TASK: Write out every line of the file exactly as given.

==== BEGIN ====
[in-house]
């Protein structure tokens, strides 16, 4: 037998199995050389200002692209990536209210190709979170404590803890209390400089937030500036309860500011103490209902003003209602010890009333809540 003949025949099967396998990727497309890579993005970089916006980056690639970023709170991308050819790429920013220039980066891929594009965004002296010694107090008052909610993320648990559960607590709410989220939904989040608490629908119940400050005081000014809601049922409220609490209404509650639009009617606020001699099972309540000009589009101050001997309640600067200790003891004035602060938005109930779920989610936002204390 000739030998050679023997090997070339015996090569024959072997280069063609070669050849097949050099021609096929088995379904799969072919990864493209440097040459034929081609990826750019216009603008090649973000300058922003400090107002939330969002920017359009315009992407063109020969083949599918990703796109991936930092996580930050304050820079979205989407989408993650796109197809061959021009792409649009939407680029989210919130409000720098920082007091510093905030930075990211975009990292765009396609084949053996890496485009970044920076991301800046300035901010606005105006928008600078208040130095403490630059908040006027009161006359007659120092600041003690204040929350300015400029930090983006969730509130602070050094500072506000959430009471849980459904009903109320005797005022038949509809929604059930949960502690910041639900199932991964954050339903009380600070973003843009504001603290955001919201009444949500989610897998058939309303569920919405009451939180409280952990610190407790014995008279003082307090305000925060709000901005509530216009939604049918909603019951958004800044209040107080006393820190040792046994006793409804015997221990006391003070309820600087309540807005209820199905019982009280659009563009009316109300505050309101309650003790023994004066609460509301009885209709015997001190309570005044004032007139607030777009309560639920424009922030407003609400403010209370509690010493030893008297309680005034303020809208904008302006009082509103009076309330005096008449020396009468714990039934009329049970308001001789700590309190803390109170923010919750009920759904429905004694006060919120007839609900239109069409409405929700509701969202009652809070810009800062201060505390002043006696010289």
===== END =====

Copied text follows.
[in-house]
């Protein structure tokens, strides 16, 4: 037998199995050389200002692209990536209210190709979170404590803890209390400089937030500036309860500011103490209902003003209602010890009333809540 003949025949099967396998990727497309890579993005970089916006980056690639970023709170991308050819790429920013220039980066891929594009965004002296010694107090008052909610993320648990559960607590709410989220939904989040608490629908119940400050005081000014809601049922409220609490209404509650639009009617606020001699099972309540000009589009101050001997309640600067200790003891004035602060938005109930779920989610936002204390 000739030998050679023997090997070339015996090569024959072997280069063609070669050849097949050099021609096929088995379904799969072919990864493209440097040459034929081609990826750019216009603008090649973000300058922003400090107002939330969002920017359009315009992407063109020969083949599918990703796109991936930092996580930050304050820079979205989407989408993650796109197809061959021009792409649009939407680029989210919130409000720098920082007091510093905030930075990211975009990292765009396609084949053996890496485009970044920076991301800046300035901010606005105006928008600078208040130095403490630059908040006027009161006359007659120092600041003690204040929350300015400029930090983006969730509130602070050094500072506000959430009471849980459904009903109320005797005022038949509809929604059930949960502690910041639900199932991964954050339903009380600070973003843009504001603290955001919201009444949500989610897998058939309303569920919405009451939180409280952990610190407790014995008279003082307090305000925060709000901005509530216009939604049918909603019951958004800044209040107080006393820190040792046994006793409804015997221990006391003070309820600087309540807005209820199905019982009280659009563009009316109300505050309101309650003790023994004066609460509301009885209709015997001190309570005044004032007139607030777009309560639920424009922030407003609400403010209370509690010493030893008297309680005034303020809208904008302006009082509103009076309330005096008449020396009468714990039934009329049970308001001789700590309190803390109170923010919750009920759904429905004694006060919120007839609900239109069409409405929700509701969202009652809070810009800062201060505390002043006696010289």